Pure but Not Mixed Histologic Variants Are Associated With Poor Survival at Radical Cystectomy in Bladder Cancer Patients
To evaluate the impact of pure and mixed histologic variant versus pure urothelial carcinoma in nonmetastatic bladder cancer (BCa) patients treated with radical cystectomy (RC).Patients and Methods
We evaluated data from 1067 patients treated with RC and pelvic lymph node dissection between 1990 and 2013 at a single institution tertiary-care referral center. All specimens were evaluated by dedicated uropathologists. Univariable and multivariable Cox regression analyses tested the impact of the presence of pure and mixed histologic variants versus pure urothelial on recurrence, cancer-specific mortality, and overall mortality after accounting for all available confounders.Results
In total, 201 (19%) and 137 (13%) patients were found with mixed and pure variants at RC, respectively. Mixed preponderant variants were sarcomatoid, lymphoepitelial, squamous, and glandular; small-cell and micropapillary variants were found mostly as pure variants. With a median follow-up of 6.5 years, patients who harbored pure variant were found by multivariable analyses to have lower survival outcomes compared to pure urothelial carcinoma (all P < .01). Conversely, no differences were found between mixed variant versus pure urothelial by multivariable Cox regression analyses predicting recurrence, cancer-specific mortality, and overall mortality (all P > .1).Conclusion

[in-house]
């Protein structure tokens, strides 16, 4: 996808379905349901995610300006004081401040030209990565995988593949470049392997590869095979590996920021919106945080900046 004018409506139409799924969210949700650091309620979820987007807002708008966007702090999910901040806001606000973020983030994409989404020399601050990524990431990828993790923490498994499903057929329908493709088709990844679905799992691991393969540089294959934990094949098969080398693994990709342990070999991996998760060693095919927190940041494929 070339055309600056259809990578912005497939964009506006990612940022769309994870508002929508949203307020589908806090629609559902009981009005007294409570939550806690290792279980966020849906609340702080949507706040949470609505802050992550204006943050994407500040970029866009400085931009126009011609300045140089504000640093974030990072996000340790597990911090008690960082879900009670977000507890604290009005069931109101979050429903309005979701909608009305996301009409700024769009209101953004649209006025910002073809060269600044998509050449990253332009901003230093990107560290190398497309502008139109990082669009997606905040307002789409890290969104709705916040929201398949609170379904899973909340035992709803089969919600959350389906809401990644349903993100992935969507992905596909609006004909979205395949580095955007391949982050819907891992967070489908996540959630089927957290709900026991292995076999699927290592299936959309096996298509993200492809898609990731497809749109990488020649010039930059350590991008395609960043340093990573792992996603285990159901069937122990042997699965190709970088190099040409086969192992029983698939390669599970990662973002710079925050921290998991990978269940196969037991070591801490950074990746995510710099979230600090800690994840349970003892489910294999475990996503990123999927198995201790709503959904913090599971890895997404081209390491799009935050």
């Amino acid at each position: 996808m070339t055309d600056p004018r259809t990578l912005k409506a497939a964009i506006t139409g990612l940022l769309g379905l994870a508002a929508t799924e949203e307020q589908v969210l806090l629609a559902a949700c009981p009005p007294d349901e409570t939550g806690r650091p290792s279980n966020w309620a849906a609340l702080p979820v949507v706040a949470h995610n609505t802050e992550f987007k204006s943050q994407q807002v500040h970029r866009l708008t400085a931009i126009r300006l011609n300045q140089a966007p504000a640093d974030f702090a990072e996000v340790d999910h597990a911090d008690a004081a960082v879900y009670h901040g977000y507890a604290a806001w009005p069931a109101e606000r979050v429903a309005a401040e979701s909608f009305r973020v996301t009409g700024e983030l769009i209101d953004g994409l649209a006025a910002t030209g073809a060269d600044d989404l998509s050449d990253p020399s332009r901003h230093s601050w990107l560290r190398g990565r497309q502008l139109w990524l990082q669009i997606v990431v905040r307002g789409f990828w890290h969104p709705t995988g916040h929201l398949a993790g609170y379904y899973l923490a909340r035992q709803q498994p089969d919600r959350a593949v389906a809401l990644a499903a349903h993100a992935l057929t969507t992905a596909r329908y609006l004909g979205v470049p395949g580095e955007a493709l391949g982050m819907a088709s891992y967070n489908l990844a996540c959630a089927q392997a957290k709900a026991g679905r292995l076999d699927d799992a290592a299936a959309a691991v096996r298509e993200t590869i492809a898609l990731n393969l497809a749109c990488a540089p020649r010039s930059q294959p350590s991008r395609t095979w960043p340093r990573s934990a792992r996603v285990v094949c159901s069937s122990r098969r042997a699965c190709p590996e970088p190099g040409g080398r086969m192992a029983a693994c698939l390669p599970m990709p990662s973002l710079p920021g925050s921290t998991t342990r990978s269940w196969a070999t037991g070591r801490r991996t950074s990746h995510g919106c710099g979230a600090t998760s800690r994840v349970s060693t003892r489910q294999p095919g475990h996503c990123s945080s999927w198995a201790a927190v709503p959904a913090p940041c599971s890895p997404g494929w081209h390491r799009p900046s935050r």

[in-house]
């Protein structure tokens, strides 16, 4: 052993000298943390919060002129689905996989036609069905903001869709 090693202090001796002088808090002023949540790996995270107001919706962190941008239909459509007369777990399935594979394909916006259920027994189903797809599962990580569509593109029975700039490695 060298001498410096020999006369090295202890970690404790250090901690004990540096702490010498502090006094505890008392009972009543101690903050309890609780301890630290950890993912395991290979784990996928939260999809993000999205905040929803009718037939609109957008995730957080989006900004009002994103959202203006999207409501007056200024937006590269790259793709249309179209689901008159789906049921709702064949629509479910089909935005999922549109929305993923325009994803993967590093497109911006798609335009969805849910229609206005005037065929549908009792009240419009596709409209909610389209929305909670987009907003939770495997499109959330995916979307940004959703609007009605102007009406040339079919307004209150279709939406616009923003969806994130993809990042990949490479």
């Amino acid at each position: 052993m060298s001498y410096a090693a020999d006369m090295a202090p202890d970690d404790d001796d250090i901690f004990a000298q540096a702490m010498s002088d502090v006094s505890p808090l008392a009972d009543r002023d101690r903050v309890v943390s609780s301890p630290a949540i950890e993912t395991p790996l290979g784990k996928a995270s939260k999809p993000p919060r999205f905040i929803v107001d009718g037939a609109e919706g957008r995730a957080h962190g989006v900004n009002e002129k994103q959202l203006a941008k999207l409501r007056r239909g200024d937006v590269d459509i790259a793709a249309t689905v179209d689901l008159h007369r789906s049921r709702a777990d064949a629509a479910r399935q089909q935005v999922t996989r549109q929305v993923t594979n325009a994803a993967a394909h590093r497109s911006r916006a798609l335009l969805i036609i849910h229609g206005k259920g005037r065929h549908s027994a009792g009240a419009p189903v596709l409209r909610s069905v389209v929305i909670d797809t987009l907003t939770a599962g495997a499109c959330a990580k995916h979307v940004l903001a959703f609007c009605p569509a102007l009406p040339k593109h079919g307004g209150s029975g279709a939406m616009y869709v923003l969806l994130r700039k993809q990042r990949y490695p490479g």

The presence of histologic variants at RC is a common finding, accounting for approximately 30% of specimens. In this setting, the presence of a pure variant but not the presence of mixed variant with urothelial carcinoma is related to a detrimental effect on survival outcomes after RC.Micro-Abstract
The importance of a correct histologic variant classification in the decision making of bladder cancer patients have been recently highlighted by the new World Health Organization classification of the urothelial tract. Histologic variants at the time of radical cystectomy is a common finding, accounting for almost 30% of specimens, yet only pure histologic variants but not mixed histologic variants are associated with worse survival compared to pure urothelial cancer. Physicians should consider this parameter when counseling surgical patients.